Sprint’s Günther Ottendorfer said the company’s small cell partners conducted a range of trials last year in order to determine fast and efficient methods to deploy small cells, a situation he said led to some misunderstandings in the market. However, he said those trials are largely behind the carrier and that he expects the carrier’s small cell efforts to expand this year.
“There was a learning process in 2016. We did a lot of trials in the beginning. We had some trials that led to misunderstandings, when you have a lot of boxes there because you were trialing different things, different—for example—transmission methods,” said Ottendorfer, Sprint’s chief operating officer for Technology, in a recent interview with FierceWireless. “But now we have streamlined the concepts and so I’m very confident that with streamlined and very elegant small cell solutions we will have a good rollout this year.”
Ottendorfer noted that one of Sprint’s small cell partners is Mobilitie, a company that was highlighted in a Wall Street Journal report last year detailing Sprint’s efforts to deploy services on its 2.5 GHz spectrum. The WSJ reported that, as part of Sprint’s network densification efforts, Mobilitie had filed permit applications under a wide variety of corporate names in cities across the country, leading to confusion. The company said at the time it would file for the applications under the name Mobilitie in the future.
“They’re one of our partners, we’re also working with others. And we are very happy with the partnership,” Ottendorfer said of Mobilitie. Indeed, Ottendorfer pointed to another Sprint small cell vendor, ExteNet Systems, which supplied the 200 small cells in Manhattan that Sprint touted at the end of last year. The carrier said the small cell deployment in New York boosted its median download speeds by 43 percent and its median upload speeds by 56 percent. “Mobilitie has a lot of employees from Clearwire, so there are a lot of connections between our company and Mobilitie. Mobilitie is also working for all four carriers. They’re not only working for us," Ottendorfer added.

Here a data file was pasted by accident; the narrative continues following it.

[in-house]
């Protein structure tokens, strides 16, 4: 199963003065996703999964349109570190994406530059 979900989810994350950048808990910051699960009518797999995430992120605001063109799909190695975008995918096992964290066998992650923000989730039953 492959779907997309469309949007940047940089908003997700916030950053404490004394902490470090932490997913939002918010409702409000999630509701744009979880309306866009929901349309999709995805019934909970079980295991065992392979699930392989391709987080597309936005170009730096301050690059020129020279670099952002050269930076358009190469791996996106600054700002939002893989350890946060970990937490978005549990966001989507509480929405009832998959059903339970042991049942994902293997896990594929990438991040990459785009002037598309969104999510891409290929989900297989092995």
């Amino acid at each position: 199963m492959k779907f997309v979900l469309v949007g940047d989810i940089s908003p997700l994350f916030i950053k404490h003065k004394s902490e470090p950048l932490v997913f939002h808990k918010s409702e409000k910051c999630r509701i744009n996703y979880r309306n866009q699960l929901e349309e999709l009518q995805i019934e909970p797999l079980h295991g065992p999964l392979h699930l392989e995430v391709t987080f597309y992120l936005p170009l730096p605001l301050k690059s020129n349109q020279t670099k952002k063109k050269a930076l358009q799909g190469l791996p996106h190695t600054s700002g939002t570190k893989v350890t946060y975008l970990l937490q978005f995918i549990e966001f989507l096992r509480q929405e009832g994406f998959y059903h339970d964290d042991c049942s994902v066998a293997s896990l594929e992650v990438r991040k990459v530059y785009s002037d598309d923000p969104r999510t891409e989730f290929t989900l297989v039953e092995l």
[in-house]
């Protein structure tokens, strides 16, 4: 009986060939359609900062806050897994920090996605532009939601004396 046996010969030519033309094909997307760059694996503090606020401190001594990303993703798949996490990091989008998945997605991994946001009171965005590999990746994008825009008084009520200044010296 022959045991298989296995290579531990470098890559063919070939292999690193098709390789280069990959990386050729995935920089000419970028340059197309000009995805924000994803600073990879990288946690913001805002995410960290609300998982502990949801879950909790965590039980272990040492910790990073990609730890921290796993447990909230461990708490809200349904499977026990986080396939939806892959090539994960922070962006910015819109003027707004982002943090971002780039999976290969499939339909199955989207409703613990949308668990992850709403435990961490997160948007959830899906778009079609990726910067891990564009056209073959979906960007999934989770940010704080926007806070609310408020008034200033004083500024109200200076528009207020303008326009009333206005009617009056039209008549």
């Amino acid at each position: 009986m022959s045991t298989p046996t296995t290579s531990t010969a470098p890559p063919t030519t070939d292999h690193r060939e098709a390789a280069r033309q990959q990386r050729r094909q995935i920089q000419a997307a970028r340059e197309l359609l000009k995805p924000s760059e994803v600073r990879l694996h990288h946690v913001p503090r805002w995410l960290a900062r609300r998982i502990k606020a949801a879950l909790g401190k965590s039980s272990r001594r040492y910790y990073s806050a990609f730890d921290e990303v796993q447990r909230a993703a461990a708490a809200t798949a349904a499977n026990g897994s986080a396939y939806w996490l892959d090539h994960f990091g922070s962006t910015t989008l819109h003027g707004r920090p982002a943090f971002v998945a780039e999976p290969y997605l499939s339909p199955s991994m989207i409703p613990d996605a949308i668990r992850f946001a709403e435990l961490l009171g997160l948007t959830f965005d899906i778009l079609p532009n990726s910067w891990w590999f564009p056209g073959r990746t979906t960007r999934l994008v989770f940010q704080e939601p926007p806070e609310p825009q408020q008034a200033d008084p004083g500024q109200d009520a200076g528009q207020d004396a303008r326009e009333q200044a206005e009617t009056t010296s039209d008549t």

Overall, Ottendorfer said Sprint will work to continue to refine its small cell deployment efforts as it works to densify its network.
“It is kind of an iterative process. You have to learn, then you adjust, then you optimize a little bit,” he said. “That is also why we continuously try to extend our toolbox. If we find a better way to do things, we don’t want to be stuck to one template. We want to do it in the most efficient way. So we try to continue to innovate around that.”
Ottendorfer declined to provide any specifics around Sprint’s small cell deployments, including the number of small cells the company has rolled out or its 2017 targets. “We want to do it and then talk about it,” he explained.
Sprint isn’t the only carrier working to speed the rollout of small cells, which promise to add speed and capacity to carrier networks. AT&T, Verizon and other carriers have said they too are in various stages of rolling out the devices, which are typically deployed on lightpoles and other fixtures in dense urban areas where signals from macro cell sites might not reach.
However, those in the industry have widely acknowledged the difficulties in deploying small cells, including finding adequate backhaul and obtaining the proper permits. Indeed, officials at the FCC have recently discussed ways to improve the permitting process for small cells.
Article updated Jan. 19 to correct information about Sprint's small cell deployment in Manhattan.